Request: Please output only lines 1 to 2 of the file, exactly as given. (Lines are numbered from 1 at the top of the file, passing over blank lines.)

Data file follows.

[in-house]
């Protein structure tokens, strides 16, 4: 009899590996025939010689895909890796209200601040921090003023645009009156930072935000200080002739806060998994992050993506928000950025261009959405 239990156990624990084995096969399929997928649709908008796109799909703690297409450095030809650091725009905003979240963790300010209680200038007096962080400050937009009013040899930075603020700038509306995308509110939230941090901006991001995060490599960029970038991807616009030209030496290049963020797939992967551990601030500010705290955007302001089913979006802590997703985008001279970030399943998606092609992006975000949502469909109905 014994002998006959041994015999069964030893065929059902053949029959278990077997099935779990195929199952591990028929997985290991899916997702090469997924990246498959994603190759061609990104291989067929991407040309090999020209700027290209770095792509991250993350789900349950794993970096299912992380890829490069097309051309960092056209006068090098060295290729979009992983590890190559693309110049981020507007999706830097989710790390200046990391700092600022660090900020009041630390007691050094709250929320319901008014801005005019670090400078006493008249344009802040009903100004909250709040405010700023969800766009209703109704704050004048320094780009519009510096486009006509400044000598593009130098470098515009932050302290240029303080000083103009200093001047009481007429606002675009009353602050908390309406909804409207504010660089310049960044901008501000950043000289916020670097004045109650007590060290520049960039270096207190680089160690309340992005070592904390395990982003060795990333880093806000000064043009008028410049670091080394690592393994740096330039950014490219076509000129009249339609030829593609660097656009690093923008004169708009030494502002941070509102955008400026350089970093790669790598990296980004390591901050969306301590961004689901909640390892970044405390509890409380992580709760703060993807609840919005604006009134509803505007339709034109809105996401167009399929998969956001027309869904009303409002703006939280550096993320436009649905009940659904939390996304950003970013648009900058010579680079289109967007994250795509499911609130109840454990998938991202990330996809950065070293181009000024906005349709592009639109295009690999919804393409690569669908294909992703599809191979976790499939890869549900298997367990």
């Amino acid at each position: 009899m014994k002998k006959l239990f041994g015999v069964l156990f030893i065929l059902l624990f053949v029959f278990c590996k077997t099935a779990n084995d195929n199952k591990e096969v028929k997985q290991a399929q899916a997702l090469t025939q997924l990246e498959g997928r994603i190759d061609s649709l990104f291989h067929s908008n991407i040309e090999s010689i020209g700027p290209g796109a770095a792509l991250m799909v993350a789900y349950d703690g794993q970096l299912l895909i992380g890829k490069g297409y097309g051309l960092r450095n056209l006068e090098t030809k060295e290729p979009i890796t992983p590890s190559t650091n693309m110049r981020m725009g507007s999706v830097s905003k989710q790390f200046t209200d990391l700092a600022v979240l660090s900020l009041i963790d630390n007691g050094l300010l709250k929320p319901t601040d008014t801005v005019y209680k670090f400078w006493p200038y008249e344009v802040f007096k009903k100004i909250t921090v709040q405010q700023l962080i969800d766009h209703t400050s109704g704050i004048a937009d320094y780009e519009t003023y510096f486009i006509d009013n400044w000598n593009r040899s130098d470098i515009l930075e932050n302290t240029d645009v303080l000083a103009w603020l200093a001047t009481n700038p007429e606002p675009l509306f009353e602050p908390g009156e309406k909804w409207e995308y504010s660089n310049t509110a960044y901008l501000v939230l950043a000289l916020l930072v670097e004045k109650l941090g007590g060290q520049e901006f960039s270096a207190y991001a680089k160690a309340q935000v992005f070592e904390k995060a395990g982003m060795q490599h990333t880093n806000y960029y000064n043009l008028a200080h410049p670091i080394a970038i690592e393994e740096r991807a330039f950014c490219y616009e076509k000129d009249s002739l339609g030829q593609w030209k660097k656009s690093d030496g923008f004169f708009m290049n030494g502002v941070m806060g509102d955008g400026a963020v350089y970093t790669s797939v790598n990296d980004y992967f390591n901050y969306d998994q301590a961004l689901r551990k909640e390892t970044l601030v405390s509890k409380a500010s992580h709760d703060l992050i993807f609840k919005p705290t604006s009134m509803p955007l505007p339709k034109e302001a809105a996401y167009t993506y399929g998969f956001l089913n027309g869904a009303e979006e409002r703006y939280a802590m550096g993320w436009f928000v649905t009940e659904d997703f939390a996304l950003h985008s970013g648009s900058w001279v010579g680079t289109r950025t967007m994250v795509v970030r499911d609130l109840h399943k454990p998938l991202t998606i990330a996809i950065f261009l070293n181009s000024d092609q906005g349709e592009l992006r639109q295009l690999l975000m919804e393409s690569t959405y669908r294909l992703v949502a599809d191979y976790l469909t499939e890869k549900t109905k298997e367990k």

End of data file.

[in-house]
């Protein structure tokens, strides 16, 4: 009899590996025939010689895909890796209200601040921090003023645009009156930072935000200080002739806060998994992050993506928000950025261009959405 239990156990624990084995096969399929997928649709908008796109799909703690297409450095030809650091725009905003979240963790300010209680200038007096962080400050937009009013040899930075603020700038509306995308509110939230941090901006991001995060490599960029970038991807616009030209030496290049963020797939992967551990601030500010705290955007302001089913979006802590997703985008001279970030399943998606092609992006975000949502469909109905 014994002998006959041994015999069964030893065929059902053949029959278990077997099935779990195929199952591990028929997985290991899916997702090469997924990246498959994603190759061609990104291989067929991407040309090999020209700027290209770095792509991250993350789900349950794993970096299912992380890829490069097309051309960092056209006068090098060295290729979009992983590890190559693309110049981020507007999706830097989710790390200046990391700092600022660090900020009041630390007691050094709250929320319901008014801005005019670090400078006493008249344009802040009903100004909250709040405010700023969800766009209703109704704050004048320094780009519009510096486009006509400044000598593009130098470098515009932050302290240029303080000083103009200093001047009481007429606002675009009353602050908390309406909804409207504010660089310049960044901008501000950043000289916020670097004045109650007590060290520049960039270096207190680089160690309340992005070592904390395990982003060795990333880093806000000064043009008028410049670091080394690592393994740096330039950014490219076509000129009249339609030829593609660097656009690093923008004169708009030494502002941070509102955008400026350089970093790669790598990296980004390591901050969306301590961004689901909640390892970044405390509890409380992580709760703060993807609840919005604006009134509803505007339709034109809105996401167009399929998969956001027309869904009303409002703006939280550096993320436009649905009940659904939390996304950003970013648009900058010579680079289109967007994250795509499911609130109840454990998938991202990330996809950065070293181009000024906005349709592009639109295009690999919804393409690569669908294909992703599809191979976790499939890869549900298997367990």